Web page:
Financial Focus: Your financial advisor can be a ‘life coach’ (column)
Life coaches — not surprisingly — strive to improve the quality of life of their clients. Financial professionals essentially embrace the same mission. So, if you decide to hire a financial advisor, you should expect to receive some “coaching” as you work toward all your important objectives, such as sending your kids to college, enjoying a comfortable retirement and leaving a legacy that can benefit the next generation.
What tips from life coaches might you also get from your financial advisor?
• Create a plan: A life coach can help you create a plan for your future, taking into account your career aspirations, relationships, hobbies, charitable activities and so on. A financial advisor will also take a “holistic” approach by looking at several elements — including age, income, family responsibilities and desired retirement lifestyle — to create a long-term investment strategy. Of course, you may need to adjust this strategy in response to changes in your life, but it can still serve as an overall map on your journey toward your financial objectives.
• Identify and prioritize goals: A life coach will help you identify and prioritize your life goals, whether they are personal or professional. Your financial advisor can help you do the same with your financial goals. For example, your goal of retiring comfortably at age 65 may take precedence over your wish to purchase a vacation home. As such, you will need to focus your efforts first on the retirement goal and then, if it appears likely that you will meet that goal, you can devote the resources necessary for your vacation home by the mountains or the sea. You may even be willing to accept a lesser goal, such as renting, rather than owning, your vacation residence.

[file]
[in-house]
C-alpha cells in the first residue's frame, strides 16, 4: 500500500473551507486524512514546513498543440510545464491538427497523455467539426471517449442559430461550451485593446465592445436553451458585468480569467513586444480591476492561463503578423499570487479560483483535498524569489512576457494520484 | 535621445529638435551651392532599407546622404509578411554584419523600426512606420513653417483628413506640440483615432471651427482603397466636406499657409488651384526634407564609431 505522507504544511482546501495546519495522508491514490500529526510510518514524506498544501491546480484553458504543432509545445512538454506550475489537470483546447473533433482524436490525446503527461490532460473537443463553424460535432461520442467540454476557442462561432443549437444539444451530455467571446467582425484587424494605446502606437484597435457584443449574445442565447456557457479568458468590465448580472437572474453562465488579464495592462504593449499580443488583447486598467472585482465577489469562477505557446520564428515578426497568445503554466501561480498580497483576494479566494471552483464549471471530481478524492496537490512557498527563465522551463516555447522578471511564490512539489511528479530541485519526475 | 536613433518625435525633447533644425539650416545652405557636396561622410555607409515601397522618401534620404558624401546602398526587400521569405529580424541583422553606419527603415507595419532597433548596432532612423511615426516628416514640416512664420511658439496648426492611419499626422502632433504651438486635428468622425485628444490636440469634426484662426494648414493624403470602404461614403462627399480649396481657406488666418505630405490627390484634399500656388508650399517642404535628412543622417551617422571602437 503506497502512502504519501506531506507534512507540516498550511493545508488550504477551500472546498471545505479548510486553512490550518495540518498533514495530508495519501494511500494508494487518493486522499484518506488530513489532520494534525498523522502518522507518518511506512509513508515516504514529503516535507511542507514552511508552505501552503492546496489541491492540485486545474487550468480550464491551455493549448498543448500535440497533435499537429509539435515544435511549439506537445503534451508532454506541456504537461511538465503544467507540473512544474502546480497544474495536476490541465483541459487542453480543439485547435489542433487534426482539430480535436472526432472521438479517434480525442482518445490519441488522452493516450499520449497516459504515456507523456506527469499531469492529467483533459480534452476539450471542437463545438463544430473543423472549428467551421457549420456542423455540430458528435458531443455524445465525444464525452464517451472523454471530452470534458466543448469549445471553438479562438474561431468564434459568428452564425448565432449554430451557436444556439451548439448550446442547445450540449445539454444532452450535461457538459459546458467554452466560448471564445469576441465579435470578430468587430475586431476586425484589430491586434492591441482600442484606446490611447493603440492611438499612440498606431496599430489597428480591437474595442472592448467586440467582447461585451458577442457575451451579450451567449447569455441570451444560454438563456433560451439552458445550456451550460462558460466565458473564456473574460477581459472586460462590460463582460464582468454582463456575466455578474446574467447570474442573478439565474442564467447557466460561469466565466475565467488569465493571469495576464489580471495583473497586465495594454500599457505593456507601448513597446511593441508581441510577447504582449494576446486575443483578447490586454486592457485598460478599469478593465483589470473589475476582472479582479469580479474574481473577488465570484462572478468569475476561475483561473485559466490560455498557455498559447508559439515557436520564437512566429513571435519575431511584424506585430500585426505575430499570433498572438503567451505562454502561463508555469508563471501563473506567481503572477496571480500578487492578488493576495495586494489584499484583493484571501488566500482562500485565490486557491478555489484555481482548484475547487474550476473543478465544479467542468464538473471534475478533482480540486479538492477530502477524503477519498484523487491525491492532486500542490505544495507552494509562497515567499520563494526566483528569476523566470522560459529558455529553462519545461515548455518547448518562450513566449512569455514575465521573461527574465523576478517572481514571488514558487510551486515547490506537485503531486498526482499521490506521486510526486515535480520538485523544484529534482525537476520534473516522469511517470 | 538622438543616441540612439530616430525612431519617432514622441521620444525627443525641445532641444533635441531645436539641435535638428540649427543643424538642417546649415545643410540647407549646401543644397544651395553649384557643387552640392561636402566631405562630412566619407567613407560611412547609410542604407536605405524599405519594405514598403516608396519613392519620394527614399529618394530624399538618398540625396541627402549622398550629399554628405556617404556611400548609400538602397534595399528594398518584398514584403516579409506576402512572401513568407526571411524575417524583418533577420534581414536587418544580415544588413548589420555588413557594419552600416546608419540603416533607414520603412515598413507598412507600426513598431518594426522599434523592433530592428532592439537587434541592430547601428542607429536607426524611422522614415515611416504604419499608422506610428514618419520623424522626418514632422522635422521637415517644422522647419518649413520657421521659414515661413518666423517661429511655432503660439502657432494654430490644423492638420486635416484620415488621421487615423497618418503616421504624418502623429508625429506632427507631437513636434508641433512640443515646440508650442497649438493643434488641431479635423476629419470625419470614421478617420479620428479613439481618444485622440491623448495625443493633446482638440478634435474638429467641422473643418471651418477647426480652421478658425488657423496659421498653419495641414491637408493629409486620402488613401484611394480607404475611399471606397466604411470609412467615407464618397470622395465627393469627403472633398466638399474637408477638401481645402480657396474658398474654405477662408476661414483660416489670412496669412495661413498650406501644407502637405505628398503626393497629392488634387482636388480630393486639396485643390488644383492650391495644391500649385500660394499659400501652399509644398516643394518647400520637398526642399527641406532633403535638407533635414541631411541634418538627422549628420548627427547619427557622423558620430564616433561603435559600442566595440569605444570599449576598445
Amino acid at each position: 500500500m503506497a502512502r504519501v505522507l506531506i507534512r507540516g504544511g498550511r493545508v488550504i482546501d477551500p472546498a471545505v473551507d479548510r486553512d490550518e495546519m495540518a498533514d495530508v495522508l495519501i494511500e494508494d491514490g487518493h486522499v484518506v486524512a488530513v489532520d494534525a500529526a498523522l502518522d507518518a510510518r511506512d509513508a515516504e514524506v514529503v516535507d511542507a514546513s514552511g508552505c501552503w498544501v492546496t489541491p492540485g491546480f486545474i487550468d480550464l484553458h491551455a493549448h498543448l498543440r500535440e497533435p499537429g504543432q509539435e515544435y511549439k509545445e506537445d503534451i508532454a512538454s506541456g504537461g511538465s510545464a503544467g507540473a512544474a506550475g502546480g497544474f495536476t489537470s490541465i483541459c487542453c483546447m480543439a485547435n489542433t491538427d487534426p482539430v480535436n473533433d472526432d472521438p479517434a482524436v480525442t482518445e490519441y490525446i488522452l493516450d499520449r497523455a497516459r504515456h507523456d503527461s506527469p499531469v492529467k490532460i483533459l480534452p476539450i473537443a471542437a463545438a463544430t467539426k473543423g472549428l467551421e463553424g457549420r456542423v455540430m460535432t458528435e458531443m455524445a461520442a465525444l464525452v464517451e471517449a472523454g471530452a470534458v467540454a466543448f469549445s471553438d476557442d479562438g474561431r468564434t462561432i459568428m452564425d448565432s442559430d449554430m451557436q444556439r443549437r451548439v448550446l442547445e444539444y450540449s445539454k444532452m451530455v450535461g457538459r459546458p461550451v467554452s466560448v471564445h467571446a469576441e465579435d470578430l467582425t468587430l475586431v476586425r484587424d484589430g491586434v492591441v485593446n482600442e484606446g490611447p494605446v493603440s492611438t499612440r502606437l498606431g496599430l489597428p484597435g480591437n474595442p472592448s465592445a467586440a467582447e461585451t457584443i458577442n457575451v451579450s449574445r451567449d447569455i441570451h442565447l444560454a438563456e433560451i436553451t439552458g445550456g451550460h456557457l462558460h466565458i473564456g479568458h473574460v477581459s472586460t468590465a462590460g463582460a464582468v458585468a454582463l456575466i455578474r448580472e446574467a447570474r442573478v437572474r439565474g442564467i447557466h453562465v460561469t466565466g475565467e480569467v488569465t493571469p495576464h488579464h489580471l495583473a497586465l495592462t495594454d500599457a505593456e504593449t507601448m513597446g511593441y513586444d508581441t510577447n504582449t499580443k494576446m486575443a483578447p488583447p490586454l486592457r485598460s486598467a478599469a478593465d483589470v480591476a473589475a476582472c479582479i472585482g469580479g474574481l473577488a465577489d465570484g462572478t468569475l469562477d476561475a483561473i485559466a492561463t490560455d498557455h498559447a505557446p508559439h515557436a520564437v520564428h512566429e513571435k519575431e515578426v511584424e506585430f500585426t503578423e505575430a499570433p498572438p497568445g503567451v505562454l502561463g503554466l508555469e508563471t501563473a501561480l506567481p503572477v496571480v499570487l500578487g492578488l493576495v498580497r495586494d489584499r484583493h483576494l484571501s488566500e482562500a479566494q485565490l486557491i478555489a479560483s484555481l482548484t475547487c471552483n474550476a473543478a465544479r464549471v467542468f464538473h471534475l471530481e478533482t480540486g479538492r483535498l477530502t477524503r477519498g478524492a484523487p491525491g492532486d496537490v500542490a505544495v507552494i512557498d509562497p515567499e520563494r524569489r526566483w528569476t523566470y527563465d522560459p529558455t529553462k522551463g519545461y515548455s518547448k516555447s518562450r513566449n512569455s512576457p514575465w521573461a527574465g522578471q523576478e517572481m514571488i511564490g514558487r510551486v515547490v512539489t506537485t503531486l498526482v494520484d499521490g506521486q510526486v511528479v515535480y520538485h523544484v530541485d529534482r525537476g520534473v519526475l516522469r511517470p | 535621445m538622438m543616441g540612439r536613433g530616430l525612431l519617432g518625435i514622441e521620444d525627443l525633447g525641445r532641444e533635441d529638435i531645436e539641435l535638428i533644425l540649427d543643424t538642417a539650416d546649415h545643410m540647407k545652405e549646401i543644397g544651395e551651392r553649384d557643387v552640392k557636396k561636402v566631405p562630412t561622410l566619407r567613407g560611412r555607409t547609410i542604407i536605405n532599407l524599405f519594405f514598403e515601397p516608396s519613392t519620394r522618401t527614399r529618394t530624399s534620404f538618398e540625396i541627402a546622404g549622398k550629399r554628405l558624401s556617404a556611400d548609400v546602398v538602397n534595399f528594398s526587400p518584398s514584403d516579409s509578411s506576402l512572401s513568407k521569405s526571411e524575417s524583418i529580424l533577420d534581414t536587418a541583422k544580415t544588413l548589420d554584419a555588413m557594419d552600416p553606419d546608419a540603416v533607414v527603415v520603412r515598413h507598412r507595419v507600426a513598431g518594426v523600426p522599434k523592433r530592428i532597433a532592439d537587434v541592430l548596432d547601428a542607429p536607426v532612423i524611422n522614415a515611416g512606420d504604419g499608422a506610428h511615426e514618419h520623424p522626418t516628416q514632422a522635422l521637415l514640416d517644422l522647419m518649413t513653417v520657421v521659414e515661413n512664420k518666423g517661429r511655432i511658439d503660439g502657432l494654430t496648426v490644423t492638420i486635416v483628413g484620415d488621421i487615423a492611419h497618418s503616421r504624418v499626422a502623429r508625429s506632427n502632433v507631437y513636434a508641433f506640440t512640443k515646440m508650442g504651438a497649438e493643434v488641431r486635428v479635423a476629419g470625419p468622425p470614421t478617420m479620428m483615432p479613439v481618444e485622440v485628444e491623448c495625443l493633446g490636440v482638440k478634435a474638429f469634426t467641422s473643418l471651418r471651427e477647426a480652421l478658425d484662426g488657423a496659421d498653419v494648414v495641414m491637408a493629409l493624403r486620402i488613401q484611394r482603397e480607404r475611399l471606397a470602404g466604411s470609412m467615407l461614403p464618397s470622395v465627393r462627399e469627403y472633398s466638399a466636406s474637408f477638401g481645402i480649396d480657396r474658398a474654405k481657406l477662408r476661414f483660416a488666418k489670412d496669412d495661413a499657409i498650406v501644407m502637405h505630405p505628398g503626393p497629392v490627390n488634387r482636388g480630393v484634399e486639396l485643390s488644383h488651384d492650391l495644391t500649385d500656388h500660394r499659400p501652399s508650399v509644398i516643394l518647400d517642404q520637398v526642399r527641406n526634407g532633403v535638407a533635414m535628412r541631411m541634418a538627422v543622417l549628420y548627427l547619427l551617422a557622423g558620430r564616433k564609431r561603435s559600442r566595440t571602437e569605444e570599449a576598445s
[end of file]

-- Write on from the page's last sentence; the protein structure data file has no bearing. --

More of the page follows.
• Move beyond your comfort zone: A trained and experienced life coach can help you recognize your perceived limitations, and move beyond them. For instance, if your new job requires that you make many presentations, but you are nervous about public speaking, your life coach may offer techniques to help you get past this fear — to move you out of your comfort zone, so to speak. This same scenario could play out in your interactions with your financial advisor. If you happen to be a cautious and risk-averse person by nature, you might be inclined to bring those same traits into the investment arena. But a competent financial advisor — one who truly has your best interests in mind — will likely warn you that you will have trouble achieving your financial objectives if you try to avoid all risk by sticking exclusively with so-called “safe” investments, which do not offer much growth potential. Instead, your advisor will help you incorporate your risk tolerance, along with your time horizon and your short- and long-term goals, to help shape an investment mix appropriate for you. Such a mix may well include those “safe” investments, but it would also contain a reasonable percentage of growth-oriented ones.
Whether it’s self-improvement or your financial future, you can benefit from good coaching — so take full advantage of it.
This article was written for use by local Edward Jones financial advisors. Edward Jones and its associates and financial advisors do not provide tax or legal advice. Chuck Smallwood, Kevin Brubeck, Tina DeWitt, Charlie Wick and Bret Hooper are financial advisors with Edward Jones Investments and can be reached in Edwards at 970-926-1728, in Eagle at 970-328-0361, 970-328-0639 or 970-328-4959 and in Avon at 970-688-5420.